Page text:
‘Ceasefire an enormous step forward, gives hope for political solution in Ukraine’

‘Ceasefire an enormous step forward, gives hope for political solution in Ukraine’
The combination of the ceasefire in Ukraine, the possibility of a settlement and the opportunity of not extending sanctions is something that should be seized, otherwise the situation will go nowhere, British Labour Party MP Jeremy Corbyn told RT.

RT:The decision on these sanctions can go either way, some experts are even saying that these sanctions could be reversed. How likely is that?

Jeremy Corbyn: I think the ceasefire is obviously an enormous step forward and with that comes the possibility of a political solution in Ukraine and has got to be something to be hoped for. And so I think it would be completely wrong to go ahead with the whole new range of sanctions between the EU and Russia, and I'm not so sure that they are going to go ahead, because I do think there is quite a strong appetite across Europe for saying we want a political solution here. We don’t want ramping up the economic pressure on Russia or indeed the other way, because quite clearly Russia is a very big market for Europe. And therefore, if Europe cannot export to Russia then that does hit the producers in Europe as well.

RT:Some states openly disagree on placing more sanctions against Russia. How strong is this content over the measures among European politicians?

JC: The British government, which I am not a supporter of, is very strong in wanting strong sanctions against Russia. And Britain does not import a great deal of gas, oil from Russia compared to other European countries. I suspect there is quite a lot of self-interest going on here between the different countries. It seems to me that the combination of the ceasefire and the possibility of a settlement and the opportunity of not extending sanctions is something that should be seized, because if it isn't, where do we go from here? We get deeper sanctions between Russia and the EU. We get a greater NATO presence in Ukraine and greater NATO activity in Ukraine. And that in turn will presumably encourage military activity by Russia, across the border in Russia. That is not the Europe that a lot of people want to live in, they want to live in a Europe where people's borders are respected and people's rights are respected and sanctions and military buildup are not a good way forward for either of those to be achieved.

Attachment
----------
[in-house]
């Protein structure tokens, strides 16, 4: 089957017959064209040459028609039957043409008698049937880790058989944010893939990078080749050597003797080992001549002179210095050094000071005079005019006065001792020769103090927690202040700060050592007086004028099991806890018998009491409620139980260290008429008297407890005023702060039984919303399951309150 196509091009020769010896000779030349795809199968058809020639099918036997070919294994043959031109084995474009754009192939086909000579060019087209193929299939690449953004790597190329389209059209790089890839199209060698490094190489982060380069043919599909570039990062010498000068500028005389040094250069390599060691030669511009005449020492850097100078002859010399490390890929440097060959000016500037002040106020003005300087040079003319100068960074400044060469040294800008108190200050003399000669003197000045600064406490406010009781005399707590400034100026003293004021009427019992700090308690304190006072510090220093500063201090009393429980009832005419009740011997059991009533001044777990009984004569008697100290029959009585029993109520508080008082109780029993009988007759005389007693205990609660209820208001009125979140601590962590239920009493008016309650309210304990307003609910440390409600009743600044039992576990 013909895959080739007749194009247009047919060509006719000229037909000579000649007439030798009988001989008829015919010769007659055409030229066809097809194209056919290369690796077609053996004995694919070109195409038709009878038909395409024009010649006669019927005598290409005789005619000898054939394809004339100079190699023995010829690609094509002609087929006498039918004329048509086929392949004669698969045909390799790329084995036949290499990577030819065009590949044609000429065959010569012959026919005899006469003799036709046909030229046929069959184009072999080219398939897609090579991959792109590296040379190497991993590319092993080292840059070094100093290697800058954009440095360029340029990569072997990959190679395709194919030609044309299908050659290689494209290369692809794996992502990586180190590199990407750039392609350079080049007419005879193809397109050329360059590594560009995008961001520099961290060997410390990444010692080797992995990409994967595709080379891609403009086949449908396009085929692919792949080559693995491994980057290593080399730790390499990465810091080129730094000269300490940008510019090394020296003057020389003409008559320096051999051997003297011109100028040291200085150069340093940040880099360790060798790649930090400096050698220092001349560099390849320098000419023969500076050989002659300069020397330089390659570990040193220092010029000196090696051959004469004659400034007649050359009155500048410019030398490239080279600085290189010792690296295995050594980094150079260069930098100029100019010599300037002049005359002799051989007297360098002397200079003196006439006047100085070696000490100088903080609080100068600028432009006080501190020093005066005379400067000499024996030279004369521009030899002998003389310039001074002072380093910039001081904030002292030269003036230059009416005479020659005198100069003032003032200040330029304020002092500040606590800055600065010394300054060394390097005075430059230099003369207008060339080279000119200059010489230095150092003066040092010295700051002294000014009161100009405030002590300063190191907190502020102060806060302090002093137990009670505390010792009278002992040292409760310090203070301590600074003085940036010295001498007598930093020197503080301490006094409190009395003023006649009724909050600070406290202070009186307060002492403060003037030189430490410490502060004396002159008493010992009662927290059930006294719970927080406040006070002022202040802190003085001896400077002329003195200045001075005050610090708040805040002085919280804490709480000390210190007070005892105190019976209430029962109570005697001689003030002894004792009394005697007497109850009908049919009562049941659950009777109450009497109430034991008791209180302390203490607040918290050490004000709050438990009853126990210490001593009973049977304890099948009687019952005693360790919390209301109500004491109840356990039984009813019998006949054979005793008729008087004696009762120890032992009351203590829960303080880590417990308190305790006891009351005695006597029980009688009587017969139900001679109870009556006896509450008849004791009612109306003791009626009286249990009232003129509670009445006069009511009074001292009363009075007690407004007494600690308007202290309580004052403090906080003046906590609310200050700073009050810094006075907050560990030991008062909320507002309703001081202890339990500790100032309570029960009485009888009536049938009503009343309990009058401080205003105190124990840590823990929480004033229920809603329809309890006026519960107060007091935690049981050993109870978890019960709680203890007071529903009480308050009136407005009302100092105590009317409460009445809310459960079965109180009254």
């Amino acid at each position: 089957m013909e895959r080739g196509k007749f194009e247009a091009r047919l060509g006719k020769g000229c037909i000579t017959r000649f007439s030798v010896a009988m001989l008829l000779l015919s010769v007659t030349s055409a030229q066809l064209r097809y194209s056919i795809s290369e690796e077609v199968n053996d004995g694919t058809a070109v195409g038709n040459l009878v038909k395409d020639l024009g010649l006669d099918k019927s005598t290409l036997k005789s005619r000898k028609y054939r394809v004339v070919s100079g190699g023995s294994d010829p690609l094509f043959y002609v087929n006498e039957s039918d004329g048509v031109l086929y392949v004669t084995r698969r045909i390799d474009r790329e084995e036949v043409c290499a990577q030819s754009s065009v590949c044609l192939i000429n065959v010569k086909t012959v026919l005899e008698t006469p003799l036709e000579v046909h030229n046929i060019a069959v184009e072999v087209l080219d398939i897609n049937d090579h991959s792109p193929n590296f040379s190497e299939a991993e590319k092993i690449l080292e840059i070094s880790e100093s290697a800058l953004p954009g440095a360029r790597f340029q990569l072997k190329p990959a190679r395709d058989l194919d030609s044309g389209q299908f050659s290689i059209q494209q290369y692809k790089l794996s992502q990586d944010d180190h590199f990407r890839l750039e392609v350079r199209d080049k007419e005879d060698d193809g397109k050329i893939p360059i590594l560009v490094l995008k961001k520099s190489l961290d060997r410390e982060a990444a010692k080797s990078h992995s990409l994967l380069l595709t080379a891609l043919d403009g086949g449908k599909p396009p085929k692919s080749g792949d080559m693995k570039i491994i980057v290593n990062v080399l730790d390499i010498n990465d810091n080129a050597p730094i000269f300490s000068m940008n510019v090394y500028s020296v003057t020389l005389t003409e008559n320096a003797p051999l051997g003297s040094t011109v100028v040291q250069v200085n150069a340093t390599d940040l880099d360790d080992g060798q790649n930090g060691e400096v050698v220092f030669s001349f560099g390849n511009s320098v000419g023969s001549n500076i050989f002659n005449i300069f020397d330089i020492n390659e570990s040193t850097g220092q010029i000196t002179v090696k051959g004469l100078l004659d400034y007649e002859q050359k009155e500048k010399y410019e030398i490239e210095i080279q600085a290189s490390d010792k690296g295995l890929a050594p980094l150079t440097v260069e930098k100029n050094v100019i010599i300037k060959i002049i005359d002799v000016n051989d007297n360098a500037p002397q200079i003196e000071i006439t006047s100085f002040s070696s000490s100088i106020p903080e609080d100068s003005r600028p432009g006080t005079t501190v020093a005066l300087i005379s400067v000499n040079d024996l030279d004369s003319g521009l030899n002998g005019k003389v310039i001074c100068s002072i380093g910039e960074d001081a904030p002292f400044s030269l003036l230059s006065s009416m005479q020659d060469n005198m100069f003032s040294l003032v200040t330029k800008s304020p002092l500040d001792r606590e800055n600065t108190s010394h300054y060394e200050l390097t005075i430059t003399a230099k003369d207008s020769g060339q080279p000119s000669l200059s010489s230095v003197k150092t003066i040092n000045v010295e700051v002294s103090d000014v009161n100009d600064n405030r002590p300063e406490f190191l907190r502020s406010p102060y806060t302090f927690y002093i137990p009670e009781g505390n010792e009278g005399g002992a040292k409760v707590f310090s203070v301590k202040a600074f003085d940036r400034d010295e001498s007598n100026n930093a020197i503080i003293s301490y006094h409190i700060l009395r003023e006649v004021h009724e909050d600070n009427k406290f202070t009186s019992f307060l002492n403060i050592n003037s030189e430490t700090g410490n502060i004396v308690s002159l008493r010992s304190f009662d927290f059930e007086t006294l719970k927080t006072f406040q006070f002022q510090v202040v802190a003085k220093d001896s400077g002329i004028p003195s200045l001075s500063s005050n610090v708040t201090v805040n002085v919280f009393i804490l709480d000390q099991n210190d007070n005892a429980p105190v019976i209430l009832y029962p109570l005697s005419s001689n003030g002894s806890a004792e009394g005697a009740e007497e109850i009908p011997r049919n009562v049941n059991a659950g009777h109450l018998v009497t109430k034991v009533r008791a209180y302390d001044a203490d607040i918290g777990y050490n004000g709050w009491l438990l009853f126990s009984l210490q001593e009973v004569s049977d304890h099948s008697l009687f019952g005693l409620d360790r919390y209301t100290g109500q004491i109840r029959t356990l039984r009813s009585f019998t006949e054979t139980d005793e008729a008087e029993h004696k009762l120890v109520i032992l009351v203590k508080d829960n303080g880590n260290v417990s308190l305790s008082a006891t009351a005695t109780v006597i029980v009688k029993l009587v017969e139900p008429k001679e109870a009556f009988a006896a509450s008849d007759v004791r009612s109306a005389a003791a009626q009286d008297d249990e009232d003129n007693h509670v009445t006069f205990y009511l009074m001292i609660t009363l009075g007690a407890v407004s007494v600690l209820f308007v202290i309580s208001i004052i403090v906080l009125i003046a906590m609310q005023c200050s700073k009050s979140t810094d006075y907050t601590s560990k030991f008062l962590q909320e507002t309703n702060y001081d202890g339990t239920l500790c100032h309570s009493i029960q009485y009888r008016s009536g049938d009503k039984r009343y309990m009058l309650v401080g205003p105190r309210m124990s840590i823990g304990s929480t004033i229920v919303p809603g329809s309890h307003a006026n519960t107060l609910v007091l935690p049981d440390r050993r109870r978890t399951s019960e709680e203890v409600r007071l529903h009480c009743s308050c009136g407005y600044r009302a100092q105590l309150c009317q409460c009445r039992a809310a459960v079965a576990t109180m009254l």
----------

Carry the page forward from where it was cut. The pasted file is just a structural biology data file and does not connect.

People take fruits and vegetables given away in central Madrid by Spanish farmers to protest against Russia's ban on vegetables, meat, fish, milk and dairy imports from the European Union, September 5, 2014 (Reuters / Andrea Comas)

RT:In your opinion, how effective have the sanctions against Russia been so far?

JC: Very hard to say from where I am in London. What I hear from some people in Russia is that the effect of the sanctions have actually been to boost Russian industry and Russian agriculture, because they have got a market space to fill up which has been vacated by Europe in some respect. But quite clearly sanctions go a lot further, for example, airline flying and banking that has a massive effect both on the Russian economy, and of course on the European and global economy.

And I hope that wise heads prevail, we don't go with more sanctions. We go instead with the political settlement in Ukraine in which the voice of everybody can be heard.

The statements, views and opinions expressed in this column are solely those of the author and do not necessarily represent those of RT.